Citizens Advice, a network of UK charities that helps people with financial and legal issues, has blasted UK mobile providers Vodafone, EE and Three for overcharging customers. Their complaint focuses on contracts where the cost of a new handset is incorporated into the monthly rate, because the telcos do not automatically lower the rate when the fixed term of the contract has been completed. Per their press release:
New analysis from Citizens Advice finds customers of Vodafone, EE and Three who choose to stay on the same phone plan after the fixed deal ends do not get their bills reduced – meaning customers are paying on average an extra £22 a month for a phone they have already paid off.
The extra cost can be as much as £38 a month on average for contracts with high-range handsets like the iPhone 7 128/256GB, the Galaxy S8 and the Xperia XZ Premium.
For the iPhone 8 separate analysis from Citizens Advice finds that customers with a 256GB model could end up being overcharged by £46 a month on average.
They have a point. These telcos do keep charging the same amount after the end of the fixed term of the contract, even if the customer chooses not to upgrade their handset. However, Citizens Advice are guilty of bad practice by presenting their conclusions without showing the detail of the research they have performed. So whilst their claims have a ring of truth, it is not possible to independently validate their research. Presumably they looked at the tariffs for contracts involving particular handsets and compared them to SIM-only deals, but the lack of detail means we have no way of confirming the deals are genuinely equivalent.
Whilst Citizens Advice are correct to observe customers will pay more than they have to if they fail to switch to a SIM-only deal as soon as they can, it is not so clear what is meant by asserting a handset has been ‘paid off’. Without looking at prices in more detail, we do not know if the telcos may also be charging a different effective price for handsets supplied as part of a contract. And that effective price might be higher or lower than the amount charged to other customers, whether including or excluding a fair interest charge for allowing the customer to spread the cost of purchasing the handset.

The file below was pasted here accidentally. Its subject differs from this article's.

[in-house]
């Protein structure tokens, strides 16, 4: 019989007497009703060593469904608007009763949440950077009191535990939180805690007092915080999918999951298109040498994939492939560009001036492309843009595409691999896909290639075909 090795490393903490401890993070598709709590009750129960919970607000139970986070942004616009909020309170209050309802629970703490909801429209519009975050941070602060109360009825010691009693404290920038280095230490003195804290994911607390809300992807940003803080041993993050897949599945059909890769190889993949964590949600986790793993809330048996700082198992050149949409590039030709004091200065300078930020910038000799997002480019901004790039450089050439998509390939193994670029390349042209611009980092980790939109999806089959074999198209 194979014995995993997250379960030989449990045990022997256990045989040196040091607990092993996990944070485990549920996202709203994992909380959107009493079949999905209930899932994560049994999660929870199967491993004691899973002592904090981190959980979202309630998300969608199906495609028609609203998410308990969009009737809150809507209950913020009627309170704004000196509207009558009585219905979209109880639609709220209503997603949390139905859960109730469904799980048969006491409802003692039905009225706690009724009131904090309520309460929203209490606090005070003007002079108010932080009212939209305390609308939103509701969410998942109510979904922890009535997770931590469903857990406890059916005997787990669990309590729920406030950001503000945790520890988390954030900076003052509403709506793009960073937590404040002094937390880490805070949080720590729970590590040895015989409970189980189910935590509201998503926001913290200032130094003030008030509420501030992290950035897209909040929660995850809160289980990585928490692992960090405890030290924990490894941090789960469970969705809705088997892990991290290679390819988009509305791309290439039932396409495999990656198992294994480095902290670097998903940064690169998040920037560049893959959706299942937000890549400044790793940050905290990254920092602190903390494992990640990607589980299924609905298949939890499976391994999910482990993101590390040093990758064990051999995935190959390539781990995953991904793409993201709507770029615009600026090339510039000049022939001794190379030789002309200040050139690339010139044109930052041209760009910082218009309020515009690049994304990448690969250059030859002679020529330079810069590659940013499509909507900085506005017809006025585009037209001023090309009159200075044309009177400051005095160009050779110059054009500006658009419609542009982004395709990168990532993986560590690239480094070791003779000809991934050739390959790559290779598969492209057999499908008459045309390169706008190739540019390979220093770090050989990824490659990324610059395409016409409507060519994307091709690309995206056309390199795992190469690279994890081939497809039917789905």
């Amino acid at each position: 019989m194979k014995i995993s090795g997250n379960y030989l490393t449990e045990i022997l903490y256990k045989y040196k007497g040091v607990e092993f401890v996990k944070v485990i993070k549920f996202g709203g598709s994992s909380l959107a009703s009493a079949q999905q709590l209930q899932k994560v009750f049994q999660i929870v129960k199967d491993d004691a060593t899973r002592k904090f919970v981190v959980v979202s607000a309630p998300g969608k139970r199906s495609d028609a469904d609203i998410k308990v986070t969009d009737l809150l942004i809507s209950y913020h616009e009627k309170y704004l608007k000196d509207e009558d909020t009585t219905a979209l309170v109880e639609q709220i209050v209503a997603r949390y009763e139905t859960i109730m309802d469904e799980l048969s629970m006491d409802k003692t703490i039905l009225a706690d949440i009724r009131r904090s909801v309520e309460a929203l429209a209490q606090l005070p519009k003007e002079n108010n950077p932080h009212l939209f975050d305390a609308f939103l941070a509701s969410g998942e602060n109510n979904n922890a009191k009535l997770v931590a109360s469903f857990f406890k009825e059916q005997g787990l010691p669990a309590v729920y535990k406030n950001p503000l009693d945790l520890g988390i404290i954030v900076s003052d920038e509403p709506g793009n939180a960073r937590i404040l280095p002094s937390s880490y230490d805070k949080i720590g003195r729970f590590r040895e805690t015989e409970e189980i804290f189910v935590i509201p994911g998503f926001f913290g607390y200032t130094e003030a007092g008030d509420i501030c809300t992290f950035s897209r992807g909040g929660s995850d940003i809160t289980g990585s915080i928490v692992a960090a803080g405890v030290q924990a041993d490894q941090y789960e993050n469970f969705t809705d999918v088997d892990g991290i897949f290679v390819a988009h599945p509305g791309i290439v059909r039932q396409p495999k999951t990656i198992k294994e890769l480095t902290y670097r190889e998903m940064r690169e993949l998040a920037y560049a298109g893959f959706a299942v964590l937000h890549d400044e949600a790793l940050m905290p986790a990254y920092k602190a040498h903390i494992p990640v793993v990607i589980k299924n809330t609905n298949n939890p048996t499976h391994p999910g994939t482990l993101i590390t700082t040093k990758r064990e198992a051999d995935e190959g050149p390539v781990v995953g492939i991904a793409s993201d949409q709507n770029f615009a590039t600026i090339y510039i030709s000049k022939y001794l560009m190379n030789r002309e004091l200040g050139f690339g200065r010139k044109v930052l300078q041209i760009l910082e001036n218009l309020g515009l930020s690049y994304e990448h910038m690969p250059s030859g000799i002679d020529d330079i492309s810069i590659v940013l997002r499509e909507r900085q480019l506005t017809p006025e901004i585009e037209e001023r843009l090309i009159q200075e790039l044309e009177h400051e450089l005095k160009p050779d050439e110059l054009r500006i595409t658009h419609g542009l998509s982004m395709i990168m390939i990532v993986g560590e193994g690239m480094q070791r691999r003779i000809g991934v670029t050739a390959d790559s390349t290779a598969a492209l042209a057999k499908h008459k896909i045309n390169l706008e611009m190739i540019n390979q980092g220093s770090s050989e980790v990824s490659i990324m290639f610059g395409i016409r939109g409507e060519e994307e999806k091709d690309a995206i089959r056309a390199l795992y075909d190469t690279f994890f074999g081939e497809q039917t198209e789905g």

A common sense solution was proposed by Citizens Advice:
To make it clear to the consumer when they have paid off the cost of the handset in a contract, the national charity is calling for mobile phone companies to separate out the cost of a handset from the cost of mobile phone services. Displaying these costs separately when advertising the contract would also enable consumers to compare the price of contracts more easily.
However, the devil is in the detail when demanding solutions that sound as simple as this. What sounds ‘easy’ to somebody writing a press release may not reflect what real people do in practice. A proper comparison would involve breaking out the cost of the handset, the cost of the service being offered, the interest charge on the handset, and the specifics of the service being offered (such as the number of inclusive minutes). Add the fact that different handsets have different capabilities and your ‘easy’ comparison will soon look like a jumble of numbers that most customers will not spend time wading through. Enforcing some standards could help; for example, providers of financial services are often compelled to present interest costs according to a common format that simplifies the task of comparing the offerings of different firms. But even so, plenty of people would not take notice, and Citizens Advice ducked the challenge by not explaining the level of detail they would consider sufficient for customers to ‘easily’ compare deals.
Gillian Guy, chief executive of Citizens Advice, took the opportunity to slam mobile operators.
It is clearly unfair that some phone providers are charging loyal customers for handsets that they have already paid for. It’s especially concerning that older customers are more likely to be stung by this sharp practice.
But part of the problem with older customers is that some would not be aware of how much money they waste on equipment, even if the costs were spelt out to them. Many older BT customers continued to rent their fixed-line handsets from the former monopoly provider decades after market liberalization allowed them to buy a phone from a high street shop for a fraction of the amount they gave BT. None could say BT were hiding the truth from their customers; those handset costs were listed as ‘equipment rental’ on BT bills. Consumer confusion still continues to this day. Earlier this year, the nephew of an 88 year old BT customer complained that she had been ‘overcharged’ for the purchase of a new handset although the bills clearly described the charges as rent.
Politicians rarely pass up an opportunity to show how much they care if it costs them no money or effort, so Digital Minister Matt Hancock waded into the row started by Citizens Advice and grabbed himself some press coverage. I would quote what he said but you can imagine the empty guff for yourself.
UK telcos should consider themselves lucky that politicians are not more proactive. Bashing unpopular telcos is a cheap way to win votes, as illustrated by the European Union’s struggle to list accomplishments that do not involve setting prices for phone calls. Customers are lax, and that makes them easy to exploit. But continued exploitation leads to resentment, and when a supplier loses trust they will find that winning it back comes at a higher price.